From: David Xu <dxu@my...>  20060728 20:54:01

Hi All, I'm compiled libMesh with Slepc/ARPACK for generalized real eigenvalue problems. I was wondering if it's possible to a guess eigenvalue and ask ARPACK to search for solutions near or greater to the guess? The current options I know of are: LARGEST_MAGNITUDE, SMALLEST_MAGNITUDE, LARGEST_REAL, SMALLEST_REAL, LARGEST_IMAGINARY, SMALLEST_IMAGINARY Thanks, David 
From: <tim@ce...>  20060728 06:33:07

Dear all, During my work with libMesh, I encountered the following three problems with the MeshFunction class: 1.) The MeshFunction class cannot be instantiated since the clear() function is abstract. My workaround: I use a derived class MyMeshFunction in which I implement a clear() function that does nothing. 2.) The constructor that takes "unsigend int var" (rather than "std::vector<unsigend int> vars") initializes the member _system_vars with "std::vector<unsigned int>(var)" which is a vector of var components, all being zero, rather than "std::vector<unsigned int>(1,var)". My workaround is to use the other constructor. 3.) When calling the init() function, I get the message "ERROR: Already initialized! Will ignore this call...", although I definitely call this function only once. Can anyone comment on this? Best Regards, Tim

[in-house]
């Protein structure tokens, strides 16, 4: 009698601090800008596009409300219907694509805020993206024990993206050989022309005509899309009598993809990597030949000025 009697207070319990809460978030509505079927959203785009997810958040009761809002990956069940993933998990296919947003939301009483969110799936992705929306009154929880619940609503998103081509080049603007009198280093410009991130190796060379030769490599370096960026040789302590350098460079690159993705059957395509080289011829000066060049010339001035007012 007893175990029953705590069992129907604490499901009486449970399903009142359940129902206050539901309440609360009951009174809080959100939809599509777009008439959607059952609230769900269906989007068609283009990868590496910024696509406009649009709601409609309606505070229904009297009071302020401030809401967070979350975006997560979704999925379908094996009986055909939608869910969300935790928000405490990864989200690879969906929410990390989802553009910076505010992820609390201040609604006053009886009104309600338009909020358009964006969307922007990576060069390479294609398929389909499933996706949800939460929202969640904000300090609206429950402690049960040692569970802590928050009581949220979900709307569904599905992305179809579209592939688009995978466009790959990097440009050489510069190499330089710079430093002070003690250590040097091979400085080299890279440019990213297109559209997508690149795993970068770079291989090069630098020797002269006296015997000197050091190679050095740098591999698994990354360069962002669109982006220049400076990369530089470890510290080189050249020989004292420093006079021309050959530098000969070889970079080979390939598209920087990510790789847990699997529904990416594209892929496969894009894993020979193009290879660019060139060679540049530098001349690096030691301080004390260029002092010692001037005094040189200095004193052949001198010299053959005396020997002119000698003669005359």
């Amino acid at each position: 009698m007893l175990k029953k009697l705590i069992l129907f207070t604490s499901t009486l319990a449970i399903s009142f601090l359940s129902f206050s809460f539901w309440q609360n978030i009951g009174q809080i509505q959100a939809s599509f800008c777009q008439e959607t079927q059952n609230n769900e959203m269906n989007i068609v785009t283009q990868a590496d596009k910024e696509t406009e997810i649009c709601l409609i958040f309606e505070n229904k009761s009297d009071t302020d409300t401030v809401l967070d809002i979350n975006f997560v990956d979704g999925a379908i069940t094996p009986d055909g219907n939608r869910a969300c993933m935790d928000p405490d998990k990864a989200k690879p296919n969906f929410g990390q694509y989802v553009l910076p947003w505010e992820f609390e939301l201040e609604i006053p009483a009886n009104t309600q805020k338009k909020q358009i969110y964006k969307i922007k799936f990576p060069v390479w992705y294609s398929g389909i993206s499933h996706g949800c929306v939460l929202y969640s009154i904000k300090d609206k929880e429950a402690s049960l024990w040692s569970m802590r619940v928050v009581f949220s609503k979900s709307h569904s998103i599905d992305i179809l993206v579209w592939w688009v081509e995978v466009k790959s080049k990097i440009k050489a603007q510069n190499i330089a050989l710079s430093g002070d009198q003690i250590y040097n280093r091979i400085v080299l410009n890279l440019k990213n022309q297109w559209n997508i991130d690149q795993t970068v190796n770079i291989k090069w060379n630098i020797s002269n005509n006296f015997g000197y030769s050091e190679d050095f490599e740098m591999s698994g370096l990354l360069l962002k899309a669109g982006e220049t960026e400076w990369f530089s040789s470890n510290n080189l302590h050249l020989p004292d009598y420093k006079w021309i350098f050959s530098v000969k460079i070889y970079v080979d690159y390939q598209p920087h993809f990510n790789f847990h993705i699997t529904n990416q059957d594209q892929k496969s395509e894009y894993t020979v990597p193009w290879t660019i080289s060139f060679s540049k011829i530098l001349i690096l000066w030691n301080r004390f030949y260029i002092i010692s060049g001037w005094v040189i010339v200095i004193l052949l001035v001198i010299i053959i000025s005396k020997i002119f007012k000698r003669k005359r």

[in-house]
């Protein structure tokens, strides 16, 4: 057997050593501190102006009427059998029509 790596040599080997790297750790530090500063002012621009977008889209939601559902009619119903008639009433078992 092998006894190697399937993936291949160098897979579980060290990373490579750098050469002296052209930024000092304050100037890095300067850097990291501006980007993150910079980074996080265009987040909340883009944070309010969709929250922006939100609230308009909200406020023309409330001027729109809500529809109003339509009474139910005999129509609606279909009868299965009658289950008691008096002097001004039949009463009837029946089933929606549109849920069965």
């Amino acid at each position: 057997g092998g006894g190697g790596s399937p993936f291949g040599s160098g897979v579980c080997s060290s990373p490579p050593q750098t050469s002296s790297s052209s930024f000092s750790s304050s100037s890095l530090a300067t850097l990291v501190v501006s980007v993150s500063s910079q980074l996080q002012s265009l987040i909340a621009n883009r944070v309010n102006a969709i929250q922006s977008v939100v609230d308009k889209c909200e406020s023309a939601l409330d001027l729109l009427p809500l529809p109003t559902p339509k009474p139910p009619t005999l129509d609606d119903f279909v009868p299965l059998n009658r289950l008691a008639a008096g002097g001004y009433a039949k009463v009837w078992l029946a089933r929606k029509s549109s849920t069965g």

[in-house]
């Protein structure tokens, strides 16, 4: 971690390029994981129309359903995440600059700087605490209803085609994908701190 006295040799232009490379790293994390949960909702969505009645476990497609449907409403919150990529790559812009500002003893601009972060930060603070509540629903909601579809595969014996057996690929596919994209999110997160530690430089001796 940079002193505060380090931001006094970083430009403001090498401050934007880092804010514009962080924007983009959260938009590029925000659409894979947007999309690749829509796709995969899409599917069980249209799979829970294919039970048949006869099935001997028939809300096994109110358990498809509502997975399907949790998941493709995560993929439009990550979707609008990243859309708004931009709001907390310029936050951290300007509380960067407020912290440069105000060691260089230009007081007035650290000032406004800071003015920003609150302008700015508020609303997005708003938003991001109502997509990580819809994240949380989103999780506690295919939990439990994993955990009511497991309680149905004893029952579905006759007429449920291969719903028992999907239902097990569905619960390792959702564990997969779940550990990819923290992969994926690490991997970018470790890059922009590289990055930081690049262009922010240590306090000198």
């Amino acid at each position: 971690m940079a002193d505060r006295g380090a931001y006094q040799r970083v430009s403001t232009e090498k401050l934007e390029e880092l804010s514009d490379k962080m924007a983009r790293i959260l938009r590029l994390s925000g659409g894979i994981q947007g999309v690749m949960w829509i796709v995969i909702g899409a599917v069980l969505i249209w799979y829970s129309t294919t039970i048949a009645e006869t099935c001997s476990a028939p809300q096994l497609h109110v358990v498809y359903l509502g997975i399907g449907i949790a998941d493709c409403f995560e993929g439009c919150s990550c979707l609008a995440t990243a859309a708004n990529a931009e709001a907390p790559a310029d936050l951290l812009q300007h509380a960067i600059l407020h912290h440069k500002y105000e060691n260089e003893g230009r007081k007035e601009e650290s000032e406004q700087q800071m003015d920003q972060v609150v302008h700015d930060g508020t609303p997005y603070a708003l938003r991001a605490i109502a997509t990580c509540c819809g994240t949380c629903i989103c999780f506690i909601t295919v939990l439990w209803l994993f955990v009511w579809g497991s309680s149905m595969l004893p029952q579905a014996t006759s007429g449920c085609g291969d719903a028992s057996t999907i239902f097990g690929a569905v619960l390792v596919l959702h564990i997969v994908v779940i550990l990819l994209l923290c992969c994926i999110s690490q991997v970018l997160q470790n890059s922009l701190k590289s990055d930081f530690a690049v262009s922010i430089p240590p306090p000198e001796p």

From: Roy Stogner <roystgnr@ic...>  20060728 03:47:30

On Wed, 26 Jul 2006, David Xu wrote: > Thanks. The reason why I need xyz of the DOFs is that my system matrices are > solved by an eigenvalue solver outside libmesh and the size of the > eigenvector solution produced by the solver equals to the dimension of the > system matrices (or DOFs). I'd like to plot the eigenvector solutions, thus > I need to the correspondent xyz coordinates of each of the eigenvector value > for visualization purpose. No, you don't. Those XYZ coordinates *overlap*  each Hermite point will have 2 degrees of freedom in 1D, 4 in 2D, and 8 in 3D. You can throw away all but the first degree of freedom on each node and plot each piecewise cubic element as a piecewise linear, but if you want an accurate representation of your results you'll either need plotting software that can handle higher polynomials or you'll need to subdivide your mesh elements. The most general way you can do things is to load your eigenvector solutions back into libMesh (preferably into the same running process that gave you the original matrix, so there's no question of node renumbering). Then you can use the libMesh plotting functions (assuming you're happy with the limitations of those output formats) or use the libMesh FE objects to get an arbitrarily dense cloud of points for your own plotting software.  Roy Stogner